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Download links and information about Rain by Joe Jackson. This album was released in 2008 and it belongs to Rock, New Wave, Pop, Alternative, Songwriter/Lyricist, Contemporary Folk genres. It contains 15 tracks with total duration of 01:18:56 minutes.

Artist: Joe Jackson
Release date: 2008
Genre: Rock, New Wave, Pop, Alternative, Songwriter/Lyricist, Contemporary Folk
Tracks: 15
Duration: 01:18:56
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Buy on iTunes $9.90
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No. Title Length
1. Invisible Man 5:07
2. Too Tough 4:37
3. Citizen Sane 4:20
4. Wasted Time 5:10
5. The Uptown Train 5:46
6. King Pleasure Time 2:47
7. Solo (So Low) 5:55
8. Rush Across the Road 5:21
9. Good Bad Boy 3:17
10. A Place In the Rain 5:20
11. Invisible Man (Live from Islington Acadamy, London) 5:09
12. Wasted Time (Live from Islington Acadamy, London) 5:04
13. Good Bad Boy (Live from Islington Acadamy, London) 3:37
14. Interview - Joe Jackson and Alan Bangs 12:52
15. Interview With Dave and Graham In Berlin 4:34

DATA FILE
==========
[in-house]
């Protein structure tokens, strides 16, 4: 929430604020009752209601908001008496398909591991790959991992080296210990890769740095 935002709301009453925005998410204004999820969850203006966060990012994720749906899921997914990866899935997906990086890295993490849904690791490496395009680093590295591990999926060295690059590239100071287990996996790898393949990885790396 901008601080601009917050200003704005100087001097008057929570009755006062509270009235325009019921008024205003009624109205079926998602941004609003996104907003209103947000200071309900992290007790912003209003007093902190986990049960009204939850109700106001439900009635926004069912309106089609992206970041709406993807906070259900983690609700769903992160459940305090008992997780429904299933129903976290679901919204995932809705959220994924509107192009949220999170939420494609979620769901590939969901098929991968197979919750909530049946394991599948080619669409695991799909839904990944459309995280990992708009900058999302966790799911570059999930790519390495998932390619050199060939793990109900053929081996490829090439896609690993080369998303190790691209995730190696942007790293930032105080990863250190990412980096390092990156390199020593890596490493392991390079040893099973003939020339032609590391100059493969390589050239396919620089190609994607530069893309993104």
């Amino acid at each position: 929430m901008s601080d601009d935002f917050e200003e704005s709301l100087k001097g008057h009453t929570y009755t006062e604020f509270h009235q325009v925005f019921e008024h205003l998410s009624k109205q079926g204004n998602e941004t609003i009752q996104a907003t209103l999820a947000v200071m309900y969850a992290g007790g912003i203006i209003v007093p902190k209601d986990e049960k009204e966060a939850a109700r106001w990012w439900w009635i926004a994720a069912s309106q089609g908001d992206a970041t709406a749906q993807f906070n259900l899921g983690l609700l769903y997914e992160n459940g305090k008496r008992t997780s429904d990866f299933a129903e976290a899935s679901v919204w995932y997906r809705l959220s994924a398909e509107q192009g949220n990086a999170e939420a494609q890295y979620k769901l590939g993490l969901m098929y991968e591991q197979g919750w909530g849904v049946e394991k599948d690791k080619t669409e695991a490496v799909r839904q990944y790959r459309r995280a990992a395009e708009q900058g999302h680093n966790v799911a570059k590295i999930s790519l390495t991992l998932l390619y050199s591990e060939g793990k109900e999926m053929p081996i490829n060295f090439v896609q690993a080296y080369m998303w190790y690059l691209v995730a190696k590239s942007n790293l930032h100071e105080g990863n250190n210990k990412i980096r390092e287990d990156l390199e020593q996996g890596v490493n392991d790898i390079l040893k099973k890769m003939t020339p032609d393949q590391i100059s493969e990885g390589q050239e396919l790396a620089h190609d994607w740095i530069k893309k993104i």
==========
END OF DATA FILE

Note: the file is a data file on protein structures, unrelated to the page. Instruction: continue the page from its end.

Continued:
Like his contemporary Elvis Costello, Joe Jackson came of age during the late ‘70s New Wave movement with short, spiky pop tunes that mixed love with rage. Also like Costello, Jackson was a multi-dimensional musician determined to break past the limits of his ‘angry young man’ image. As the years passed, Jackson lost his commercial momentum as his stylistic jumps to reggae, classical and jazz-tinged pop confused audiences and music marketers alike. In 2003, he reunited with his original Joe Jackson band for the one-off Volume 4. Then in 2008 Jackson returned with two-thirds of the group for the smooth, mature adult pop of Rain, an album less connected to his debut album, 1979’s Look Sharp!, than the mellow countenance of 1982’s Night and Day. The swooning falsettos of “Wasted Time” and “The Uptown Train,” alongside Jackson’s trilling piano cadences make for succinct nightclub pop. Jackson’s unhurried approach — his tempos and his years between releases — enables a high songwriting standard that plays to his strengths. And he continues to self-analyze and self-mock, as he sums up his career wryly as an “Invisible Man.”